Thorstein's notes for the day after Kolfinna's visit expressed complete despair. The very handwriting looked changed, as if the character of the warden had been overturned by something terrifying; even by reading many times, I could not make out what had happened. Thorstein's despair was not the result of Kolfinna's refusal, this was clear; on the contrary, Icelandic self-restraint notwithstanding, you could understand that the two had had a very good time that night. From there on in the diary of the warden of the lighhouse there was not a single consistent argument, but only a hotch-potch of incoherent sentences.
The psychic state of Thorstein was getting worse and worse; the only thing I could understand was that he was giving himself to remorse and superstition. At night he believed to be awaken by inhuman yells coming from the cliff falling vertically to the beach: a ghost was coming up from the sea seeking his vengeance. At that, I interrupted my reading to have a walk. On the cliff I was met by a frozen wind and by the raucous cries of the seagulls and puffins, which sometimes sounded almost human; but Thorstein had already lived there for eight years, he must have been accustomed to that.
Therefore I went back to my reading, trying to understand what had happened to my predecessor. The only meaningful note was on the last written page of the diary: ``Today Kolfinna came to see me. I told her we should not see each other any more, so as to expiate our guilt. She raged, saying I was trying to lay the blame on her. Later she calmed down, and she was almost kind with me, so that she even made tea for me''. Then there was nothing more.
This ending left me so restless, that I decided to find out what the real end of the story had been. During my next vist to the bar in Vík I tried to direct the discussion towards that subject.
--Last night, near sunset, I was on the edge of the cliff, and I had the feeling I heard a yell...
--Aahh, you heard the ghost of Dyrhólaey still asking for his revenge-- an old man rose to the bait, looking up from his journal.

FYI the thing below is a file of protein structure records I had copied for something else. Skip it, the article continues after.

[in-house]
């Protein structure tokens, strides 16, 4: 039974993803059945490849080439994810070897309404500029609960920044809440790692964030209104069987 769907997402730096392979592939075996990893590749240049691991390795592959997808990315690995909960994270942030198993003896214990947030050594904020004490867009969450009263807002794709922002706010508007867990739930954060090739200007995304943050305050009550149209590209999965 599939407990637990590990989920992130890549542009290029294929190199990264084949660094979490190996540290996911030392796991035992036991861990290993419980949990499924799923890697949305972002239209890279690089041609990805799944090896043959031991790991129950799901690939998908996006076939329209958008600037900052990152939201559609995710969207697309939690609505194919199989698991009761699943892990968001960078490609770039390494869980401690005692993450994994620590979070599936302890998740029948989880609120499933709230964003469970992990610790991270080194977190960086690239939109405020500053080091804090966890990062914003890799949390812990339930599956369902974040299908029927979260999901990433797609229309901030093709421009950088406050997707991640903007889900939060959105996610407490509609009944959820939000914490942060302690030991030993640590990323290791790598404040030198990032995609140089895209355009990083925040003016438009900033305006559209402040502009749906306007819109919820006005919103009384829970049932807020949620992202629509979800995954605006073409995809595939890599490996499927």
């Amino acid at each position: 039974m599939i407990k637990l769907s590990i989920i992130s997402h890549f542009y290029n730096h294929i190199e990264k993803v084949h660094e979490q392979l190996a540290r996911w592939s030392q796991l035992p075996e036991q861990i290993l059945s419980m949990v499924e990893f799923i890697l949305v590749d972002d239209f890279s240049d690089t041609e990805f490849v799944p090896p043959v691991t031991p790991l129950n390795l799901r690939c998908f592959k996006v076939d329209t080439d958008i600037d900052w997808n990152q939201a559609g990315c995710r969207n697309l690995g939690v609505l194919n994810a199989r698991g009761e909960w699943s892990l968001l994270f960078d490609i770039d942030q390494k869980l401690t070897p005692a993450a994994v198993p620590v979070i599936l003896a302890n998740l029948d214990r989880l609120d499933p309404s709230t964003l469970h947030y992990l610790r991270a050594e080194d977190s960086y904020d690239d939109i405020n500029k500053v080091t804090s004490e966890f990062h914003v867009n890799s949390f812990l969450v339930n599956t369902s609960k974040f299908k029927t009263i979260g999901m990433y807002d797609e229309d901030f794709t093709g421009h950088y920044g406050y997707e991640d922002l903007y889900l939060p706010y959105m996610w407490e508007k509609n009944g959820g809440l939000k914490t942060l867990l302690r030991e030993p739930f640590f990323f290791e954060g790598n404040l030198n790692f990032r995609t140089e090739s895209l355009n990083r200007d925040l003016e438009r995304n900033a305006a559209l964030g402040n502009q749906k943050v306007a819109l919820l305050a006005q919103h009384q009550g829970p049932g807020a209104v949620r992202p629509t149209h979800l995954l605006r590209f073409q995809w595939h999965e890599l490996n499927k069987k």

--A ghost? -- I said, with simulated surprise.
--Yes, it is the poor Sigurdur, the fisherman who died crashing on the reef right in front of Dyrhólaey.
--Wasn't he a good sailor? --I tryed to guess.
--Of course, he was among the best in Vík, but that was a moonless night and the lighhouse was out.
--Out? --I said --and where was Thorstein, the warden?
--He was right at the lighthouse, but he had other things to do. Sigurdur came back a few weeks later, to take his revenge; may be he is not satisfied yet, since the gal escaped him.
At last I had learned the legend of the lighthouse at Dyrhólaey, and also the reason why that position had been vacant for so many years, waiting for an unaware former tourist. Once the discussion had begun, the local people told me the story with all the details. That evening Thorstein, betrayed by love, had neglected his duty as warden, and the lighthouse had been left out. In the night a small fishing boat had crashed on a reef right in front of the Dyrhólaey headland; the fisherman's body was never found. Thorstein never admitted his responsibility, and he went on being keeper of the lighthouse; however from that day he was hold in contempt by the people of Vík. After the fateful night Thorstein almost never came to town, he refused to meet Kolfinna, and lived more and more lonesome at the lighthouse, until the ghost of Sigurdur came up from the sea and threw him down the cliff.